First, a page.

The real significance of Vesak lies in the universal peace message of the Buddha.
What the Buddha realised on the night of his enlightenment under the Bodhi Tree in Bodhgaya more than 2,500 years ago, he taught in simple language to the first five ascetic disciples in terms of the Four Noble Truths and the Noble Eightfold Path.
The Four Noble Truths explain DUKKHA, the sufferings and unsatisfactoriness of life; SAMUDAYA, the cause of suffering; NIRODHA, the cessation of suffering; and MAGGA, the path which leads to peace and the end of all suffering.
The path which leads to peace and the end of all suffering is the Noble Eightfold Path. It consists of:
Right Understanding, Right Thoughts, Right Speech, Right Body Action, Right Livelihood, Right Effort, Right Mindfulness, and Right Concentration.
These eight path factors help to purify our thoughts, speech and body action from the tendencies of grasping (or greed), aversion (hatred), and delusion, through the systematic cultivation of:
SILA (morality or good conduct),
SAMADHI (concentration) and
SILA, or morality, refers to the restraint of speech and body actions, through the practice of Right Speech, Right Action and Right Livelihood.
SAMADHI, or concentration, is achieved through the discipline of the mind, by cultivating Right Effort, Right Mindfulness and Right Concentration.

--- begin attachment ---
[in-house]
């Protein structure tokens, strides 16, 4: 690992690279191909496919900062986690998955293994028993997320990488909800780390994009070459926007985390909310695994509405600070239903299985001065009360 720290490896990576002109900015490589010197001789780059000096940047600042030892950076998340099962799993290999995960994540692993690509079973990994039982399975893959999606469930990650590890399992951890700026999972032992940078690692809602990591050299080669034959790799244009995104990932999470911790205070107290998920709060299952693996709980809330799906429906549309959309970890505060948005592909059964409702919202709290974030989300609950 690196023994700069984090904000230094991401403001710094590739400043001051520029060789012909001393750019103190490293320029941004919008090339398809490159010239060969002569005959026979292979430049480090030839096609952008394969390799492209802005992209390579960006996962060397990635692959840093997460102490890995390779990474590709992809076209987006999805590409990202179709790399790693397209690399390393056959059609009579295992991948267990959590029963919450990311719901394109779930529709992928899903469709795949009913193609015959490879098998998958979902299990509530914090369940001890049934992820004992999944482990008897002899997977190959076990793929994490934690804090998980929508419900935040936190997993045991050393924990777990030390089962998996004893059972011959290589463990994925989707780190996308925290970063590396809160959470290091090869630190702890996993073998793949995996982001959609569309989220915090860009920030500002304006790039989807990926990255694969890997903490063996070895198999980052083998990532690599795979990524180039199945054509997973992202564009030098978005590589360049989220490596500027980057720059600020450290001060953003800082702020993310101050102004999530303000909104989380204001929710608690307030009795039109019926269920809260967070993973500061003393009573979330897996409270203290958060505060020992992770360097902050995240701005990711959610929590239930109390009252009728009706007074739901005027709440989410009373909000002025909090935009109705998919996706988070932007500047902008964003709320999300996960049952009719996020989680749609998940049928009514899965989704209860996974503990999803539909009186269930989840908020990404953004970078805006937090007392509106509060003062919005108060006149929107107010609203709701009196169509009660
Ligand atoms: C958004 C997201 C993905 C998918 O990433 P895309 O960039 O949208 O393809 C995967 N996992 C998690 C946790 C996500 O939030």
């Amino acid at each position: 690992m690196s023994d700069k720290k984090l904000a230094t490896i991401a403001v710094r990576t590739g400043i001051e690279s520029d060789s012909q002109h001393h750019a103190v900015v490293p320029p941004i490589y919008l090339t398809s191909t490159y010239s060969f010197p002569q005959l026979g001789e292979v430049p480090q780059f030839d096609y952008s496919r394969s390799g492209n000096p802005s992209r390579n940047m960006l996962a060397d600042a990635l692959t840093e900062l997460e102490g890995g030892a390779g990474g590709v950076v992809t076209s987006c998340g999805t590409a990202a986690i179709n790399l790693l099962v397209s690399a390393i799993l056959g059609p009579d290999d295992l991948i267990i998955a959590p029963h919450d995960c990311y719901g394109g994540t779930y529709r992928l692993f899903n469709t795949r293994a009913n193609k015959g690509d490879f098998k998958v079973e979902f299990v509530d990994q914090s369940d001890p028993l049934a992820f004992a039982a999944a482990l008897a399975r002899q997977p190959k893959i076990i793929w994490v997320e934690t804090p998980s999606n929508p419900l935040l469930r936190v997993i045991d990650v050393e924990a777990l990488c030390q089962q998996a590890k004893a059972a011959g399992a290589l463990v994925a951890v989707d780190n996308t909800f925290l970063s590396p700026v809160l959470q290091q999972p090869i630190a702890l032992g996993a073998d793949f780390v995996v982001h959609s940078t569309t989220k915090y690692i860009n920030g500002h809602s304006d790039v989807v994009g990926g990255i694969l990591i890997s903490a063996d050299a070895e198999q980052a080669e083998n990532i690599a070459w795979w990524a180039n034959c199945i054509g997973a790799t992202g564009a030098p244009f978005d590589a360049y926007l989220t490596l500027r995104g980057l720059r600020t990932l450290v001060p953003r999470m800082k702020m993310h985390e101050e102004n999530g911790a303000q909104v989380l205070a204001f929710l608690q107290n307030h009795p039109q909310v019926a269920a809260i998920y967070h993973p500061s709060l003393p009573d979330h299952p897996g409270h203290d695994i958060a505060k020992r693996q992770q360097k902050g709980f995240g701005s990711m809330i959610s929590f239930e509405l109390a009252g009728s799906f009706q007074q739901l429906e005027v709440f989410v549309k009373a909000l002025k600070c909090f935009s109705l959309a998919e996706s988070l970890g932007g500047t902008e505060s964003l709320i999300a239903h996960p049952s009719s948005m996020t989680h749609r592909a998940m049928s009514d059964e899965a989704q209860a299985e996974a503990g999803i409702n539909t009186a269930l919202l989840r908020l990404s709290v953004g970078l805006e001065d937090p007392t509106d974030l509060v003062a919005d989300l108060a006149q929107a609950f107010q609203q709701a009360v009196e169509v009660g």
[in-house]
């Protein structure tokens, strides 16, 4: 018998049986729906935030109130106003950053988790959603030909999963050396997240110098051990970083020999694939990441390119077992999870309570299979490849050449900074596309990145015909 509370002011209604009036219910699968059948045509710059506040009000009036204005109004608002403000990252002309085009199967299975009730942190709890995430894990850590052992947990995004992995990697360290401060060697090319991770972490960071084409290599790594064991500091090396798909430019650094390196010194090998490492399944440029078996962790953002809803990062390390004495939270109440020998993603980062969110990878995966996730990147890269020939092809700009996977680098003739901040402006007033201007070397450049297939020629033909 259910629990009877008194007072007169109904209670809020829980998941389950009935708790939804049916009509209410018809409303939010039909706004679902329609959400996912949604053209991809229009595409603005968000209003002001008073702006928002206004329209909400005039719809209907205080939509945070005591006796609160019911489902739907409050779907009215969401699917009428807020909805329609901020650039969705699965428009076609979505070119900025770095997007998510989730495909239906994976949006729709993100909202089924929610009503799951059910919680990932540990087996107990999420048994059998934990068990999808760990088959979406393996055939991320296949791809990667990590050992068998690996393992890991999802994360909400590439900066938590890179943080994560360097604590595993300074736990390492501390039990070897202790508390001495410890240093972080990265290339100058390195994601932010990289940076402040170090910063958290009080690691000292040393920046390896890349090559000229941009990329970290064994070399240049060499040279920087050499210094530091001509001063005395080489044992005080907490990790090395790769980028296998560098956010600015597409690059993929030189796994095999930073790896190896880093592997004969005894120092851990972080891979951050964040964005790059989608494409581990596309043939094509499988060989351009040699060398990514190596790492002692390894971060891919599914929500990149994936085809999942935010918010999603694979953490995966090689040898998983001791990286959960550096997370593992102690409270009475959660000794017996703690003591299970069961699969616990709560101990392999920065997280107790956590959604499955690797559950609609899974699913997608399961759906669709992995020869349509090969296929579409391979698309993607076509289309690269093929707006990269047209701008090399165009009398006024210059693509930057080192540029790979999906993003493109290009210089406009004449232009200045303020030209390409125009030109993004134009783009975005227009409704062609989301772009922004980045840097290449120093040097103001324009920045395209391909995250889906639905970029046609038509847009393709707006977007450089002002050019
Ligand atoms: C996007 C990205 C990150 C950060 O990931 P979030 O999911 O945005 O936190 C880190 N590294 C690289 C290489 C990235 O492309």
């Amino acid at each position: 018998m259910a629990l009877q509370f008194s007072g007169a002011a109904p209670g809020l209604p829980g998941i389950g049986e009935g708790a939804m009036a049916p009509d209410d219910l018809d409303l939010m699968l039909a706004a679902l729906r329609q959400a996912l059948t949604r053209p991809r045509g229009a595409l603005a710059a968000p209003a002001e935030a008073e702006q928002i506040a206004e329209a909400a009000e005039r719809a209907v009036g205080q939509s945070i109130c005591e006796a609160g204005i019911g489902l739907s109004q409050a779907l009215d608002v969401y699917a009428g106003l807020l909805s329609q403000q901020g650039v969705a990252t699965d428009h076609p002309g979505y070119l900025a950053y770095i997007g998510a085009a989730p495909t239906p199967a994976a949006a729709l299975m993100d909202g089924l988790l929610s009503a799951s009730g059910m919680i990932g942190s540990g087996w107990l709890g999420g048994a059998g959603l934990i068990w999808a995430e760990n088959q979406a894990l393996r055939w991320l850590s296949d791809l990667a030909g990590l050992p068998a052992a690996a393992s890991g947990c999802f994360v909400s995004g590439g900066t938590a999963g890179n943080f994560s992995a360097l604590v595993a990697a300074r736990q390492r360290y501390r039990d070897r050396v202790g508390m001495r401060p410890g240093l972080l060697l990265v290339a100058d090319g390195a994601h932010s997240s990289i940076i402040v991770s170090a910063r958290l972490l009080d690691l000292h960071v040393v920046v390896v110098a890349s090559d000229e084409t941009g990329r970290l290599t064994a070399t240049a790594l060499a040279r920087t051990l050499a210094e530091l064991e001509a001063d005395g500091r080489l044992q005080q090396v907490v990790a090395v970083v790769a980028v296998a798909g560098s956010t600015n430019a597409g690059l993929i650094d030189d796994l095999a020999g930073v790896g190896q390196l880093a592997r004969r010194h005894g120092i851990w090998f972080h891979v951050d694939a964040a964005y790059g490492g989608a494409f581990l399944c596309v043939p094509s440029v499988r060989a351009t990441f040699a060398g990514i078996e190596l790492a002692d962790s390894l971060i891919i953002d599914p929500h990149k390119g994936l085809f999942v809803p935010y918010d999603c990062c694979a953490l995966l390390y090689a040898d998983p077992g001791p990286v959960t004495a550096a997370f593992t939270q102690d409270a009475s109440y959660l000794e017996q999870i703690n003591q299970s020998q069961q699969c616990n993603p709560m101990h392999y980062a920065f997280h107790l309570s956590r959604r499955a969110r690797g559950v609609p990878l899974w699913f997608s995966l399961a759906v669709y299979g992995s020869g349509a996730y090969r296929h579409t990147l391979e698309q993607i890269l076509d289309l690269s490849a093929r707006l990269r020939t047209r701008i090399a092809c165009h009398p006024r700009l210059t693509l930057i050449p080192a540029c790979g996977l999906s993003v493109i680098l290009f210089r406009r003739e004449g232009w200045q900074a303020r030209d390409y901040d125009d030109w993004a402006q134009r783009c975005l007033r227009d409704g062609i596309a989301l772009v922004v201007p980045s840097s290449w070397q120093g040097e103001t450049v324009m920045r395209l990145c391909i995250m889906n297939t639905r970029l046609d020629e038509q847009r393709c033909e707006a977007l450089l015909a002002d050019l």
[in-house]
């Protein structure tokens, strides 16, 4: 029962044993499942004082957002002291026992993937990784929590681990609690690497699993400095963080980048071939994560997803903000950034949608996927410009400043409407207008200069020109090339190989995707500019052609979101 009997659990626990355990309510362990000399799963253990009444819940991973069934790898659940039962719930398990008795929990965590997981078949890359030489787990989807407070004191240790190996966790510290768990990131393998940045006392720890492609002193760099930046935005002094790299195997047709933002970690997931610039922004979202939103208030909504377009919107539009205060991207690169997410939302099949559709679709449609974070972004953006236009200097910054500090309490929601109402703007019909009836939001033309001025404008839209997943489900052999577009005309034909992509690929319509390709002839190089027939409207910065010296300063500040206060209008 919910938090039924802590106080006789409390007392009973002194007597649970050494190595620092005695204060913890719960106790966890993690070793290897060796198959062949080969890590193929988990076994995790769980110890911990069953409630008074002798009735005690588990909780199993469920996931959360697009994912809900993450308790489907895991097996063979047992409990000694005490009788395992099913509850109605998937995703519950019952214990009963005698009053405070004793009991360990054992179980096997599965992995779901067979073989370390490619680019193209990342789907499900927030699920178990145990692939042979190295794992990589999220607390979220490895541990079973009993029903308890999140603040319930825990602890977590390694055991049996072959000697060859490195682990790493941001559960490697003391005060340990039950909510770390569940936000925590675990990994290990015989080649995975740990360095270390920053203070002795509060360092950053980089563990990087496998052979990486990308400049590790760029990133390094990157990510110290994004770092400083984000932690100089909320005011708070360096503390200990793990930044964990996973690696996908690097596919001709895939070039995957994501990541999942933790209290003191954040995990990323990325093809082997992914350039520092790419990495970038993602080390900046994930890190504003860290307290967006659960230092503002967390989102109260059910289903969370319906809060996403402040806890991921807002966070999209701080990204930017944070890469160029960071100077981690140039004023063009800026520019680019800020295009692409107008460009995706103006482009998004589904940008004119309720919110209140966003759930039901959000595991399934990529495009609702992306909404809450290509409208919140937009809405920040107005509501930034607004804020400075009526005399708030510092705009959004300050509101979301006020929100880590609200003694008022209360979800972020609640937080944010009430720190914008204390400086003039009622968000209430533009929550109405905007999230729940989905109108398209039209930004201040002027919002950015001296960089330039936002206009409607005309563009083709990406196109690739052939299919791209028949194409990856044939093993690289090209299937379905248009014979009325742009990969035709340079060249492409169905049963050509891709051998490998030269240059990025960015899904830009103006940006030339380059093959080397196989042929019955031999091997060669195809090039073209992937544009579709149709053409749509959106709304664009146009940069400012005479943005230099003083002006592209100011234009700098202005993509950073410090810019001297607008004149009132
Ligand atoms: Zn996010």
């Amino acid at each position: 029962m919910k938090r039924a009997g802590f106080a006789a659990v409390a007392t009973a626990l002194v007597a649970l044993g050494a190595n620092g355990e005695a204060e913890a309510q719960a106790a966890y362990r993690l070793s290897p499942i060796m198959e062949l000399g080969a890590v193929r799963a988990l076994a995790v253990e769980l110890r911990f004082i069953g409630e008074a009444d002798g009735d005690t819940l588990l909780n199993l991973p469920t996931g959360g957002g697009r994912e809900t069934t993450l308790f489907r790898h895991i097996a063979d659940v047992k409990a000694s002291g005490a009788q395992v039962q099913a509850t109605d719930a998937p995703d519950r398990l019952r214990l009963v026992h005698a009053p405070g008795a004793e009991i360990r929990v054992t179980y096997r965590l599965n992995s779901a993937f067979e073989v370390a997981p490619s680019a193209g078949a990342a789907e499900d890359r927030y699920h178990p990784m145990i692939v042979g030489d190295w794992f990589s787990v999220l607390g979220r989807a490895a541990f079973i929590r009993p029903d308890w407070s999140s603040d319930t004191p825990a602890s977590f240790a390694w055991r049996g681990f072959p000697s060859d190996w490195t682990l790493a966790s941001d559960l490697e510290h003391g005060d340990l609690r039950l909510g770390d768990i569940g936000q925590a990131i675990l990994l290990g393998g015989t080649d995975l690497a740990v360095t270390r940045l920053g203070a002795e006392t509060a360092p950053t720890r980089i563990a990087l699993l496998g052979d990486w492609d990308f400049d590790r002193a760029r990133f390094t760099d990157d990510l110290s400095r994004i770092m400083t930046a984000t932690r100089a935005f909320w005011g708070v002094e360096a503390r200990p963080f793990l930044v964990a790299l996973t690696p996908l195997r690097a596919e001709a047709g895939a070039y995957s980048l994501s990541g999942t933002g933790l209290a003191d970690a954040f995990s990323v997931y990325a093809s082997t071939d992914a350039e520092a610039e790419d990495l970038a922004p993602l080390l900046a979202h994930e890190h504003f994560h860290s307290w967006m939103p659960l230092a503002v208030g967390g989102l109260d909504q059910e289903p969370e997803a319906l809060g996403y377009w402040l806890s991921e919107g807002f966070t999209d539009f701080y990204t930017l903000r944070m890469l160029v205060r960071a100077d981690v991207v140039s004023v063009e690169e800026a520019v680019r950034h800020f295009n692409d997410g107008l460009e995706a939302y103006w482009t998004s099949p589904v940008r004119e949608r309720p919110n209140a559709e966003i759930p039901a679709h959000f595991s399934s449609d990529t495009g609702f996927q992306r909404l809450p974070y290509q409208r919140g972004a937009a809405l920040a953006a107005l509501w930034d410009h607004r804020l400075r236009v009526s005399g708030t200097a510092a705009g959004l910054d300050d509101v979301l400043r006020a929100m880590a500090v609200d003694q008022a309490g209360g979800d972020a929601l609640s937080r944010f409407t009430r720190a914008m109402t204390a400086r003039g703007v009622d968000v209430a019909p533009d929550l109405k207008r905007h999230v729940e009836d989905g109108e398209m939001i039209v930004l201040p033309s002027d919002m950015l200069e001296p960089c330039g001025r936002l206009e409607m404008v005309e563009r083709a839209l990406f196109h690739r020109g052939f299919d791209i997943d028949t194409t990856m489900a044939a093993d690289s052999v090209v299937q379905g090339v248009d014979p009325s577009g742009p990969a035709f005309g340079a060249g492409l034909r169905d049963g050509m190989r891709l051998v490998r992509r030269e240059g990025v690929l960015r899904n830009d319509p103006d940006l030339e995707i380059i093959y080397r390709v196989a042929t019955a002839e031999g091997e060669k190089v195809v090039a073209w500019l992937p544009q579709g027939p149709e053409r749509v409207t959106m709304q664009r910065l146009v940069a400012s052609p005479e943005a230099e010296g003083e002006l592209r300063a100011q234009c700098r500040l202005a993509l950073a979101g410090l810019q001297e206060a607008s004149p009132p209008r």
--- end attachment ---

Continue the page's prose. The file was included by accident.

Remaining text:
PAÑÑĀ, or wisdom, refers to the cultivation of Right Understanding and Right Thought.
These three phases of training are essential for the purification of our body, speech and mind. Through the restraint of speech and body actions, the tendencies of greed, hatred and delusion can be prevented from manifesting at the physical and verbal level, but not at the mental level. As such, we need to meditate, to cultivate calmness and insight, in order to prevent the tendencies of greed, hatred and delusion from manifesting at the mental level.
When one’s mind is well trained and is at peace with oneself, naturally one’s speech and body actions will be under control, resulting in a peaceful and harmonious way of life.
The training of the mind based on moral and ethical principles is indispensable if we wish to live in peace and harmony within our families, society, nation, and the world.
The preamble of the UNESCO constitution declares that: “since wars begin in the minds of men, it is in the minds of men that the defences of peace must be constructed”. Therein lies the universal peace message of the Buddha.
We are indeed very fortunate to live at a time when we are able to enjoy the freedom and relative peace and harmony in our country. As such we should make good use of this opportunity to live a life of discipline and to cultivate our minds – not only for our own benefit, but also for the welfare and happiness of all.
As we celebrate Vesak by radiating thoughts of METTA, or loving-kindness, and extending goodwill to all, we need to realise that peace and harmony can only come about with one’s own discipline of body, speech and mind. The inner peace in our minds will naturally manifest in outer harmony. Let us reaffirm our faith and commitment to the Triple Gem.
May the blessings of the Buddha, Dhamma and Sangha be upon you always.
May all beings be well and happy.
– Venerable Mahinda –